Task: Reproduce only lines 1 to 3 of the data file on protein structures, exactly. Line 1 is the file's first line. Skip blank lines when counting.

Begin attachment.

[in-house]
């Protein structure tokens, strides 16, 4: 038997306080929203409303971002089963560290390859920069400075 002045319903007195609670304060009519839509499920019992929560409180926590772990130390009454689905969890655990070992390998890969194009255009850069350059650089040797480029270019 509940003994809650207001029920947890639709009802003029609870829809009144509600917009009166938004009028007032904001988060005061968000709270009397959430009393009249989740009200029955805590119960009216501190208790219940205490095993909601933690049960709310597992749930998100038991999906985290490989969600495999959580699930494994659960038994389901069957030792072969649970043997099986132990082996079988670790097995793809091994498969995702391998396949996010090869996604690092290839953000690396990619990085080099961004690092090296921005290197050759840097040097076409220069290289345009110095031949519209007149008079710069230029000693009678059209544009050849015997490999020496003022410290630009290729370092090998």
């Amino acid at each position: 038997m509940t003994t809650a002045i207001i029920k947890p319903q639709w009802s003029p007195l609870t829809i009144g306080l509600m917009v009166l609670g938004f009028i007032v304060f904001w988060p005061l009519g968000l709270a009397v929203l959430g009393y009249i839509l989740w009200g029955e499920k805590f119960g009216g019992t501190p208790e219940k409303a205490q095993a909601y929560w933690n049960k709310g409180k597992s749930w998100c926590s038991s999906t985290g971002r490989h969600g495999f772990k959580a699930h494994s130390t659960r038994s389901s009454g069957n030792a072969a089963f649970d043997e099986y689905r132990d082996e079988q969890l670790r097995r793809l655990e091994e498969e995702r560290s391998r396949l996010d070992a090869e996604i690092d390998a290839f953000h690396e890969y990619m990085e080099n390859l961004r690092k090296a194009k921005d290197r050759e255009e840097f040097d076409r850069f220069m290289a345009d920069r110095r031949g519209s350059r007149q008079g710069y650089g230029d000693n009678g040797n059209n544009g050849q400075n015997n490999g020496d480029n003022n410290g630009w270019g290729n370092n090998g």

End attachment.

[in-house]
């Protein structure tokens, strides 16, 4: 038997306080929203409303971002089963560290390859920069400075 002045319903007195609670304060009519839509499920019992929560409180926590772990130390009454689905969890655990070992390998890969194009255009850069350059650089040797480029270019 509940003994809650207001029920947890639709009802003029609870829809009144509600917009009166938004009028007032904001988060005061968000709270009397959430009393009249989740009200029955805590119960009216501190208790219940205490095993909601933690049960709310597992749930998100038991999906985290490989969600495999959580699930494994659960038994389901069957030792072969649970043997099986132990082996079988670790097995793809091994498969995702391998396949996010090869996604690092290839953000690396990619990085080099961004690092090296921005290197050759840097040097076409220069290289345009110095031949519209007149008079710069230029000693009678059209544009050849015997490999020496003022410290630009290729370092090998």
């Amino acid at each position: 038997m509940t003994t809650a002045i207001i029920k947890p319903q639709w009802s003029p007195l609870t829809i009144g306080l509600m917009v009166l609670g938004f009028i007032v304060f904001w988060p005061l009519g968000l709270a009397v929203l959430g009393y009249i839509l989740w009200g029955e499920k805590f119960g009216g019992t501190p208790e219940k409303a205490q095993a909601y929560w933690n049960k709310g409180k597992s749930w998100c926590s038991s999906t985290g971002r490989h969600g495999f772990k959580a699930h494994s130390t659960r038994s389901s009454g069957n030792a072969a089963f649970d043997e099986y689905r132990d082996e079988q969890l670790r097995r793809l655990e091994e498969e995702r560290s391998r396949l996010d070992a090869e996604i690092d390998a290839f953000h690396e890969y990619m990085e080099n390859l961004r690092k090296a194009k921005d290197r050759e255009e840097f040097d076409r850069f220069m290289a345009d920069r110095r031949g519209s350059r007149q008079g710069y650089g230029d000693n009678g040797n059209n544009g050849q400075n015997n490999g020496d480029n003022n410290g630009w270019g290729n370092n090998g």